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Direct air capture technologies vie for pre-eminence

Capture and storage of CO2 is attracting interest from non-energy corporations seeking to achieve net-zero emissions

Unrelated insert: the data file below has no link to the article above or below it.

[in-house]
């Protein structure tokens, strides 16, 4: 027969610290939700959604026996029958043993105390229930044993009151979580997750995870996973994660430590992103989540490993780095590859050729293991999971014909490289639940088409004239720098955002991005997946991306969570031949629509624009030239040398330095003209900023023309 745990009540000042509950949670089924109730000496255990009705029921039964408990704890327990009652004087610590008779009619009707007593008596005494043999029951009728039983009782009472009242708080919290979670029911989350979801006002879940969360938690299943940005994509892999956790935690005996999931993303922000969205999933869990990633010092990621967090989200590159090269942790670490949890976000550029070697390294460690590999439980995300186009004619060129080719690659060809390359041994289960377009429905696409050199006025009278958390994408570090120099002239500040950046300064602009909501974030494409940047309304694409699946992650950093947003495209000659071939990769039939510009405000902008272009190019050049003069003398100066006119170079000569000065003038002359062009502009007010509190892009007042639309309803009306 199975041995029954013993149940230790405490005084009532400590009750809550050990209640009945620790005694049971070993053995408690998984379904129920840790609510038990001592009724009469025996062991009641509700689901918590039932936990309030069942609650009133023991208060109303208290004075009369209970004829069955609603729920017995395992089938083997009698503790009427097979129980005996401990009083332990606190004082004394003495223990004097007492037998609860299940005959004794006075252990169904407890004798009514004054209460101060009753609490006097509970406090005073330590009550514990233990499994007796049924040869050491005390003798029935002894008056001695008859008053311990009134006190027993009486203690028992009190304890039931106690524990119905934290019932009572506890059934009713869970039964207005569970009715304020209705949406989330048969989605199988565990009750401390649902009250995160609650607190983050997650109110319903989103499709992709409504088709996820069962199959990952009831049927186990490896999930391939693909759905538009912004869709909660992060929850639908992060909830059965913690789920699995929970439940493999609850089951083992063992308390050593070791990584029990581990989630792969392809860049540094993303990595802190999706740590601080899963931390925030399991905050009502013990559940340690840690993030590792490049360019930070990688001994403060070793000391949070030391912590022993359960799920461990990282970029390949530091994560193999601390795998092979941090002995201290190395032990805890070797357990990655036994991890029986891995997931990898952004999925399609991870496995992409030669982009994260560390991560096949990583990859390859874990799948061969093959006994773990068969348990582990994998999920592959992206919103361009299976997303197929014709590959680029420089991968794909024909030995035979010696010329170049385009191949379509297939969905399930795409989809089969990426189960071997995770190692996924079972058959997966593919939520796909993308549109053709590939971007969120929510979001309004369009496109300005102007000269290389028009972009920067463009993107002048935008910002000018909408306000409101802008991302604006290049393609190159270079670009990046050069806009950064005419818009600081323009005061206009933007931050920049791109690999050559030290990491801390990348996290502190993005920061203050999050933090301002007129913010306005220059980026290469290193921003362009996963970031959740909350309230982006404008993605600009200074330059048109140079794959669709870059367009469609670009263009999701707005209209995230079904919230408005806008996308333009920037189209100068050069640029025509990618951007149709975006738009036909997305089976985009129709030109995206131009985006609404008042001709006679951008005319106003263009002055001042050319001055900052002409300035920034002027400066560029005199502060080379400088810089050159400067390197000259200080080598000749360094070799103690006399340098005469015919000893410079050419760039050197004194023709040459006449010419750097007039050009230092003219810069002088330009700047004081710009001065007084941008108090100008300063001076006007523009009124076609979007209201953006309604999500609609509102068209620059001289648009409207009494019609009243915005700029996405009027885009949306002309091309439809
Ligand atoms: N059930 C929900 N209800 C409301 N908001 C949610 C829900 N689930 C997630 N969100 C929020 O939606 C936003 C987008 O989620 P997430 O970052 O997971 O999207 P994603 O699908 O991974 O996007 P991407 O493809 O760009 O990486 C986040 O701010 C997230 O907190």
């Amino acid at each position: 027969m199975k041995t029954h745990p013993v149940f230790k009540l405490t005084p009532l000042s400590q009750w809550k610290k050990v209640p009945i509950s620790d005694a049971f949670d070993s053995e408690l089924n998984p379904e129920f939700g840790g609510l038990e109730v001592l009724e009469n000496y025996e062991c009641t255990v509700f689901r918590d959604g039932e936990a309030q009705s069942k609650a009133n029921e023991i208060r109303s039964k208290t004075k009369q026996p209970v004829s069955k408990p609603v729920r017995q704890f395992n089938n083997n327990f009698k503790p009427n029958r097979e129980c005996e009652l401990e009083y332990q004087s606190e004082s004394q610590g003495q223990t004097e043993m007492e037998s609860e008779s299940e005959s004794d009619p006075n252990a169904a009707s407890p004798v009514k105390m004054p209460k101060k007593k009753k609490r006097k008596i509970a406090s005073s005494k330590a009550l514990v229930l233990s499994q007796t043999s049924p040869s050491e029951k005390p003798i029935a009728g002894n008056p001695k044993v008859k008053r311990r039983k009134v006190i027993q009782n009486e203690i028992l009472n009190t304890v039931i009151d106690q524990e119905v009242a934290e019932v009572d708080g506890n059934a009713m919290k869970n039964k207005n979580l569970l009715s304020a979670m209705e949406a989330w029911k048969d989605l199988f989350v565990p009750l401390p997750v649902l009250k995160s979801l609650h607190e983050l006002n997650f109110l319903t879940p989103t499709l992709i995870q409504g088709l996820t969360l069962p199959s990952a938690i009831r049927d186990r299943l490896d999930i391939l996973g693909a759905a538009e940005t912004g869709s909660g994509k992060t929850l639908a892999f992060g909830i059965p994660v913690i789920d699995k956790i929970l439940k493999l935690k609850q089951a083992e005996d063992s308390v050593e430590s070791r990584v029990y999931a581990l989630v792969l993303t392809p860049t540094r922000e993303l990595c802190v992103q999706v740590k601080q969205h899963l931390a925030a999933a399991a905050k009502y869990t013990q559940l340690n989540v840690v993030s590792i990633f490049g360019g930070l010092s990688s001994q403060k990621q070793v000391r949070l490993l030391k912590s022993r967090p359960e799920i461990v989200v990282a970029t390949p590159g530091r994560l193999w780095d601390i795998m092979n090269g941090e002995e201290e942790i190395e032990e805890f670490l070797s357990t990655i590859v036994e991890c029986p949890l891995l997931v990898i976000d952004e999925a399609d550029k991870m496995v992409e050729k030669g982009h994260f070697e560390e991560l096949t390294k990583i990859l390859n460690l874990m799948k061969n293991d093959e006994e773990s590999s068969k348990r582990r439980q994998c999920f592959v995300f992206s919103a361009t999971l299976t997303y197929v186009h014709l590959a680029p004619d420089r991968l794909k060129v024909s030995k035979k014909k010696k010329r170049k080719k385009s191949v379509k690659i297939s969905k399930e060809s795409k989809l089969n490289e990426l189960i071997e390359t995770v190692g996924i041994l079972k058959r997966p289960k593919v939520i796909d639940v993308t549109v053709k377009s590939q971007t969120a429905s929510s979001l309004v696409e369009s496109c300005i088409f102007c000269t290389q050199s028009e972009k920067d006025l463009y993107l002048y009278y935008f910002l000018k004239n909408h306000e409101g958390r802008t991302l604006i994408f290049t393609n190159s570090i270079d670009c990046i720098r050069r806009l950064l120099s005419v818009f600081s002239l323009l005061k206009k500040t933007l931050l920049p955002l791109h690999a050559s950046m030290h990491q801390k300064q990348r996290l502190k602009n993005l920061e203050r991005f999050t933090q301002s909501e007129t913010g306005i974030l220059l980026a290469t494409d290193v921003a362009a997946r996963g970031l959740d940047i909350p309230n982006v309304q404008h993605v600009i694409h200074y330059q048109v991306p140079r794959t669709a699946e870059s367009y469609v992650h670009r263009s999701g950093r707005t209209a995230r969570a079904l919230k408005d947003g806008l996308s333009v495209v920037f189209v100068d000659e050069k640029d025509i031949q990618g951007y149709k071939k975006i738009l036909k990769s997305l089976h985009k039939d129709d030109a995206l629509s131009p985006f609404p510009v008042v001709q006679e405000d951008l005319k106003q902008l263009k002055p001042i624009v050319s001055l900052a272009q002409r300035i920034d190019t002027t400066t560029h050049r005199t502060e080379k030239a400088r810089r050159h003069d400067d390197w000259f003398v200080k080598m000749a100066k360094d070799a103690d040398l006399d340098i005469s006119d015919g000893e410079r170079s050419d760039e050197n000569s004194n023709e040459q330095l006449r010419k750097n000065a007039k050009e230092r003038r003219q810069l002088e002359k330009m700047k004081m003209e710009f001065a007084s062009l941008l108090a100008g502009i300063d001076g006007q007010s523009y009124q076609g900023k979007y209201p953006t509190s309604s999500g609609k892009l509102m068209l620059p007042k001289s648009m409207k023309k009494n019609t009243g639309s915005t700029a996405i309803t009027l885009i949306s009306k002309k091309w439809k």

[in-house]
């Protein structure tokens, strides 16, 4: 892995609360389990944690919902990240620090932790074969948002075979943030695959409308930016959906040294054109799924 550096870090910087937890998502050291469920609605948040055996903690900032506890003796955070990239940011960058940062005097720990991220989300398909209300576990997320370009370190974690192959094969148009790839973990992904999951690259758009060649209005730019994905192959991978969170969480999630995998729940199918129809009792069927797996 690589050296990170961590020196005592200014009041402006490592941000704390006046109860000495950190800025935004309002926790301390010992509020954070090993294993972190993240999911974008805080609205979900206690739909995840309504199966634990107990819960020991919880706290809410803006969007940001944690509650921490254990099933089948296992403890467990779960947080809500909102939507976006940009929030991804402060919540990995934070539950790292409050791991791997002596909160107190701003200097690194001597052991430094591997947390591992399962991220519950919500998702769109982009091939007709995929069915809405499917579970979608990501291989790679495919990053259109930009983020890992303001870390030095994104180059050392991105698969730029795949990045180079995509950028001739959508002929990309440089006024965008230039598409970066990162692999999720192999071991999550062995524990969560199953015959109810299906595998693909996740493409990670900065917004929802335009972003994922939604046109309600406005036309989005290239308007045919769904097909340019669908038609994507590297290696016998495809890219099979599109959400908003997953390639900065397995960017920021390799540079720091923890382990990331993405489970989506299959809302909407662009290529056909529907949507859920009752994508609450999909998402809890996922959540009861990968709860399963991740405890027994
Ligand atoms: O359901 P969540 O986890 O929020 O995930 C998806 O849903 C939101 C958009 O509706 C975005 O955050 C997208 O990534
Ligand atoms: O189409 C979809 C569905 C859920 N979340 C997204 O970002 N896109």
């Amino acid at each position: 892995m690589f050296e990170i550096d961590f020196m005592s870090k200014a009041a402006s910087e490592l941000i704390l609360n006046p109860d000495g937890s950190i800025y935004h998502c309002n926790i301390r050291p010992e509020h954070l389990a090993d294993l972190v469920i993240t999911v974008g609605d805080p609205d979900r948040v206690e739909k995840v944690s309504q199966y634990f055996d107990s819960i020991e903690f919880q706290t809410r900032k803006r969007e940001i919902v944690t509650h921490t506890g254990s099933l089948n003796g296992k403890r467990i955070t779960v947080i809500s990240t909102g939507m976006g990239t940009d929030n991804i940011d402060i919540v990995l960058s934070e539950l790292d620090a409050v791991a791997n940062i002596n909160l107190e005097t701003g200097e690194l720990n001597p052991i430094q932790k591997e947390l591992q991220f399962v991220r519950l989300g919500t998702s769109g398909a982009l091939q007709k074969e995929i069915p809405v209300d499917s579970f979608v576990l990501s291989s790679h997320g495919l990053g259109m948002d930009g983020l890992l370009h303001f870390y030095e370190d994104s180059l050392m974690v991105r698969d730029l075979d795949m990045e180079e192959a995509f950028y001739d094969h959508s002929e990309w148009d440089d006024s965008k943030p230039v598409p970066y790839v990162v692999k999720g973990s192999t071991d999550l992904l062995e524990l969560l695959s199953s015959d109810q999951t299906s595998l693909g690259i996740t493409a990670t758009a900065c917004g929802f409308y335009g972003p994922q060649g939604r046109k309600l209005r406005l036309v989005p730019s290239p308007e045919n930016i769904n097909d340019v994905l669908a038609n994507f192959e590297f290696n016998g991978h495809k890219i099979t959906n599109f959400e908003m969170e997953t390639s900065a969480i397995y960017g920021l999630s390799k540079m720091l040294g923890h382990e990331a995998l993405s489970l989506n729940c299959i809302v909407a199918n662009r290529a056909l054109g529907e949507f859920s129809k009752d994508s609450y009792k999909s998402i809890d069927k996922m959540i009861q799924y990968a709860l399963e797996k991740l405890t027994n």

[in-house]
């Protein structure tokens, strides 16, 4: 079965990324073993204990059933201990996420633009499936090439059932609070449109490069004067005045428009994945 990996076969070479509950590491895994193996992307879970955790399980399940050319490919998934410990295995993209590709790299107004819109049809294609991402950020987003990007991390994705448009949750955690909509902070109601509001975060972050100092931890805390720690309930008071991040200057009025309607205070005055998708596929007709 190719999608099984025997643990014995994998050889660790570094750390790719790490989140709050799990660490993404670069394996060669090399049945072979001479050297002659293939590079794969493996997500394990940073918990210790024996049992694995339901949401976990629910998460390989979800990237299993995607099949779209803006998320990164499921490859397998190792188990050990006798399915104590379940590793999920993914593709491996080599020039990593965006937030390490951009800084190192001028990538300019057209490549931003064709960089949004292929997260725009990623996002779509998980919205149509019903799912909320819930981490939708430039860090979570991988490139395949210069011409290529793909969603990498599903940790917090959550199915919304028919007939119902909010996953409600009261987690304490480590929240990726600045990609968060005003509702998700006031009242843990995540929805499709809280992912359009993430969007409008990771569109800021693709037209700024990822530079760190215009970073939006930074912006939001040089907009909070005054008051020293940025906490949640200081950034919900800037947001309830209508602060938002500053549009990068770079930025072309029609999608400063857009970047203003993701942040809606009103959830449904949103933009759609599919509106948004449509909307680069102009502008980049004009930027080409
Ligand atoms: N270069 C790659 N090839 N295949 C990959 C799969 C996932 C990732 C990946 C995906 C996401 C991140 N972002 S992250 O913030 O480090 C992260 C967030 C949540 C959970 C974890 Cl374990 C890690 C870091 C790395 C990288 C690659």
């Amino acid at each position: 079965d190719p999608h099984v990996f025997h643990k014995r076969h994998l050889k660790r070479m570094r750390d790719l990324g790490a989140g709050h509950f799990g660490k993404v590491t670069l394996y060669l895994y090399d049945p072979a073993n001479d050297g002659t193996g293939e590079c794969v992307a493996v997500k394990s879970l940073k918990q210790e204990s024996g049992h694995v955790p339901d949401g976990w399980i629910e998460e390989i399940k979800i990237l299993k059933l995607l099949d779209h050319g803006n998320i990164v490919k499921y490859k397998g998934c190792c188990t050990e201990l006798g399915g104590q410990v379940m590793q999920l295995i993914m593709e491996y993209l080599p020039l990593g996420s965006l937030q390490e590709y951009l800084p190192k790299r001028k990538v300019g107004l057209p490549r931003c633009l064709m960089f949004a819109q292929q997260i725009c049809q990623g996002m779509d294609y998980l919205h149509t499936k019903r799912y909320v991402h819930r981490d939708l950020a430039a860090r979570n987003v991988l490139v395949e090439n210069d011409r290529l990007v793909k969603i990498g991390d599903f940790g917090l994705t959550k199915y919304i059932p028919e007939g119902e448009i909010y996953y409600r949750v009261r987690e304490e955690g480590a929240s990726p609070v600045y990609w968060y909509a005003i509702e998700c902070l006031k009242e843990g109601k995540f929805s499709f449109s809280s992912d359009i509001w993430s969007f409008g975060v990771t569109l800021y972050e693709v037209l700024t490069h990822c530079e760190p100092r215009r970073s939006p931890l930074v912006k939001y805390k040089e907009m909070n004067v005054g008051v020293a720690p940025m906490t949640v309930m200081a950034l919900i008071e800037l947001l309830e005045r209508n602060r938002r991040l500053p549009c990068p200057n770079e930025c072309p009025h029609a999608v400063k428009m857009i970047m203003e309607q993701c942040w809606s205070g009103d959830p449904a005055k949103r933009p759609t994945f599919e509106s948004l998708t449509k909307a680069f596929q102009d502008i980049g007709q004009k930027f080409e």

Direct air capture (DAC) plants all seek to offer a relatively inexpensive means of cutting net greenhouse gas to companies in hard-to-abate sectors such as aviation—but two rival technologies are battling for dominance in the nascent sector. DAC plants are usually proposed above sequestration sites, where captured CO2 is stored underground, eliminating the need for costly pipelines. Fifteen small-scale DAC plants are operational worldwide capturing around 9,000t of CO2 annually, according to an IEA report last June. There are two competing DAC technologies—liquid and solid. Canada’s Carbon Engineering uses a hydroxide solution to capture, purify and condense CO2, while Switzerland’s Clime

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